In response to current Israeli concerns regarding land shortage and population growth, a new type of cemetery is being build, encompassing transitions from elds burial to stacked burial; this highlight a pivotal moment where old customs face modern concerns with sustainability.
The project intention is to trigger a debate over the future of burial customs in Israel. Cemeteries distill their cultures. They are a kind of museum, which embeds both people and their stories into parcels of land. In contrast to the characteristically chaotic environments of conurbations, they exist where silence and peace prevail. During recent decades Israeli cemeteries have been constructed on the outskirts of cities, often adjacent to industrial sites. They have suffered from poor architectural qualities due to limited planning and poor attention to detail. Slowly these cemeteries have become sequestered from the people.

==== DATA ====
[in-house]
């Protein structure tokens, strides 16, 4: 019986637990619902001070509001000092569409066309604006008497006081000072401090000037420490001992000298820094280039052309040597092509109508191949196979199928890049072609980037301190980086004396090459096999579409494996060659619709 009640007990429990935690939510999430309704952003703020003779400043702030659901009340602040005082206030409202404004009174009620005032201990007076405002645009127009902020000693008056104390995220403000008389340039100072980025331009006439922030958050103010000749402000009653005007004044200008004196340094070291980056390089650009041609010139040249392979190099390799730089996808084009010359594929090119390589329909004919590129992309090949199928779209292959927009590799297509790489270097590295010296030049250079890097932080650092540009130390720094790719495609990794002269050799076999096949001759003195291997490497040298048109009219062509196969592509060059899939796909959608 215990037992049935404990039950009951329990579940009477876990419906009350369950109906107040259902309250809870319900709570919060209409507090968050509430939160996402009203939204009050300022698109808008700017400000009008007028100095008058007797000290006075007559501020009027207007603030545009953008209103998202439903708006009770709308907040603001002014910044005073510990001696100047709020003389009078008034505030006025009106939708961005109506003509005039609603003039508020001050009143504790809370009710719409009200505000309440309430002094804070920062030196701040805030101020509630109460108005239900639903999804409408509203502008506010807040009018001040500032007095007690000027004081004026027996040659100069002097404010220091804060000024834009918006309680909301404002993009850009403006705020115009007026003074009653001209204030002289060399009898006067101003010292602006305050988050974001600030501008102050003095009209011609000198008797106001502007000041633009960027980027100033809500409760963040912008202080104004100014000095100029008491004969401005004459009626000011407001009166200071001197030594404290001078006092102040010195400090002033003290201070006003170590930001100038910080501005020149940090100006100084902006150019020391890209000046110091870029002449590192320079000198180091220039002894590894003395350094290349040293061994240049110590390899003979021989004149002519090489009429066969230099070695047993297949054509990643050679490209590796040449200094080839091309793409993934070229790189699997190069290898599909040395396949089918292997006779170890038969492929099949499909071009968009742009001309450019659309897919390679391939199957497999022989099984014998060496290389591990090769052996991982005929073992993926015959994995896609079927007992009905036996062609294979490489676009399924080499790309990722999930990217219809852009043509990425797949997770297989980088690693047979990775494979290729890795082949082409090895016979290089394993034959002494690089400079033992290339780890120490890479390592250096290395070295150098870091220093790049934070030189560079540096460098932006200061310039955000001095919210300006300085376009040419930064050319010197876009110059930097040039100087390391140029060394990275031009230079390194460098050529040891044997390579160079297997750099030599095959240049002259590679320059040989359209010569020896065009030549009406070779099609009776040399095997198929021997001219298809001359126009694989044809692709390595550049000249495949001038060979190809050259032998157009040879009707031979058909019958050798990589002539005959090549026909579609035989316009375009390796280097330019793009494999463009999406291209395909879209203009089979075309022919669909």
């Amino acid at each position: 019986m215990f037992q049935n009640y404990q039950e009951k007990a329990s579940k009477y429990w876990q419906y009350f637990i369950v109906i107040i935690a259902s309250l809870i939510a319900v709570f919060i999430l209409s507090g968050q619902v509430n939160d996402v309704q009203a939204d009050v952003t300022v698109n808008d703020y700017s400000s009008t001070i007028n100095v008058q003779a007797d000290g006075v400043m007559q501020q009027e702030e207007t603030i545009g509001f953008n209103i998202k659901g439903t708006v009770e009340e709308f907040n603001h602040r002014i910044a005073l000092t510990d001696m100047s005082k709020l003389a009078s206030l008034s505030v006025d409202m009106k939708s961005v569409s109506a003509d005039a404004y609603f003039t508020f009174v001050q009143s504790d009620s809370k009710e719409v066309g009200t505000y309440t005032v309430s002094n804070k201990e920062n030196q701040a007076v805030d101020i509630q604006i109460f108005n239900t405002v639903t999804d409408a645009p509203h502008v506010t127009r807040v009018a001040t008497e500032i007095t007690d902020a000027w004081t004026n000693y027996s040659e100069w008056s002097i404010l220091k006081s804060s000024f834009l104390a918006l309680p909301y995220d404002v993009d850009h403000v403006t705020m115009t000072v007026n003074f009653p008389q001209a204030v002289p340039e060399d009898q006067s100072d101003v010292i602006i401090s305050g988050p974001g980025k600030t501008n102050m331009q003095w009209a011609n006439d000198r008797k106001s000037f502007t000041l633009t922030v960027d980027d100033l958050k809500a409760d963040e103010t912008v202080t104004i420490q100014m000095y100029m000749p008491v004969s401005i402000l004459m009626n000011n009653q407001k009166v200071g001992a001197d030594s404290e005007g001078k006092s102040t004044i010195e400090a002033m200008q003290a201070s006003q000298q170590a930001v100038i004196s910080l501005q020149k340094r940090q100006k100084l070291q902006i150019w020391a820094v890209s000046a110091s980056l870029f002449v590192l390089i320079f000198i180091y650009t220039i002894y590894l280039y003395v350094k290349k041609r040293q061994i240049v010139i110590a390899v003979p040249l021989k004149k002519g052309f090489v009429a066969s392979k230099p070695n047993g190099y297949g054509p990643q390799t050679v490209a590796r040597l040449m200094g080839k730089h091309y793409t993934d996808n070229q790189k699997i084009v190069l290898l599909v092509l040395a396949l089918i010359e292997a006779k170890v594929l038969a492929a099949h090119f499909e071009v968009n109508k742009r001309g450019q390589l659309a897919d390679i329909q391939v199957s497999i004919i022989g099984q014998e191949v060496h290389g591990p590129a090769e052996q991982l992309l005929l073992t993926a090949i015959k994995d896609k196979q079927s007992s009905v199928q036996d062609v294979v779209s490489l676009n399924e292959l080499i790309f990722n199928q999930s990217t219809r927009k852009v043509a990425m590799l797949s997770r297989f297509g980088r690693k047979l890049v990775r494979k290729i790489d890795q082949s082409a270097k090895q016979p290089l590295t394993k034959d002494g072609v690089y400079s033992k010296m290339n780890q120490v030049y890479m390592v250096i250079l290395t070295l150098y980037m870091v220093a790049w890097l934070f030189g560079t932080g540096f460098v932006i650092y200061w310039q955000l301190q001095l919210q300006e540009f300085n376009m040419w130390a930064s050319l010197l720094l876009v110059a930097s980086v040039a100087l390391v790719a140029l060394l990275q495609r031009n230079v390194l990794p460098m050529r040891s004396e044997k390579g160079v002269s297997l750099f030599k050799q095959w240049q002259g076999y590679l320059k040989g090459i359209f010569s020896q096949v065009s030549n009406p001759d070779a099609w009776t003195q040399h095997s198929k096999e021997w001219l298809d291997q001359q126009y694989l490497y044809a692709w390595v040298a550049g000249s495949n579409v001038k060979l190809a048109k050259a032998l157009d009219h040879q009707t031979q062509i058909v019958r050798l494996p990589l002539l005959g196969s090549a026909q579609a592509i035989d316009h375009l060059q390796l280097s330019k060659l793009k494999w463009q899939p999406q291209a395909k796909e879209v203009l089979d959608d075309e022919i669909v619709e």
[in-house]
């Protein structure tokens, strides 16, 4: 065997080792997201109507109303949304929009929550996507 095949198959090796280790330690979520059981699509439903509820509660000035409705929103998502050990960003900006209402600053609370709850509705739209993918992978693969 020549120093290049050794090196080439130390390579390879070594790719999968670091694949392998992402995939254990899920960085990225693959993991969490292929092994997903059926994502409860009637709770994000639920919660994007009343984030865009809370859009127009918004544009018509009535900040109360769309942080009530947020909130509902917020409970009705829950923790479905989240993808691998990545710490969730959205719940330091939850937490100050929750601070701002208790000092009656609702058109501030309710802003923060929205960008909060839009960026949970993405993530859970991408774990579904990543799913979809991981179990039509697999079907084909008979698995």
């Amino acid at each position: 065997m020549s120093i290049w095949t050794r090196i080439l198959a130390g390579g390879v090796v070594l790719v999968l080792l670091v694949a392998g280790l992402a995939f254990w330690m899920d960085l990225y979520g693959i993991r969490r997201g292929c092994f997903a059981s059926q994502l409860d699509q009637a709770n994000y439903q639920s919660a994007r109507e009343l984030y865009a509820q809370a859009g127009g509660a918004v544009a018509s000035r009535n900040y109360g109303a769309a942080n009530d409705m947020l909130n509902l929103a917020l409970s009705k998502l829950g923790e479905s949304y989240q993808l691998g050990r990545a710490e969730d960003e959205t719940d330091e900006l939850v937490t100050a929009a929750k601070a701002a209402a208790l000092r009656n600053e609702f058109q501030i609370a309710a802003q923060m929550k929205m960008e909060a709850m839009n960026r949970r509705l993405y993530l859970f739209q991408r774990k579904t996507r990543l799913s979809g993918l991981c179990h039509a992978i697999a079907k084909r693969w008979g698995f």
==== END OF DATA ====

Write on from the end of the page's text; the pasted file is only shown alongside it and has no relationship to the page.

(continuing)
A monopoly run by Hevra-kadisha (Organization) is in control of 90% of all cemeteries and burial procedures in Israel. The diploma project sets out to expose the monopoly and reveal that it is not in its best interest to create high quality cemeteries for the community. In reality it feeds-off, lack in burial space which is being exploited to make large sums of money. The monopoly is thriving due to the fact that 80% of the population obey to some degree religious rules (in our case regarding burial procedures and typologies) therefore any opposition to current typologies must address issues of local traditions in order to be critically relevant.
We believe that the project outcomes will be relevant (to a degree) in different contexts, in Israel and abroad, as several issues investigated by the diploma are universal and urgent.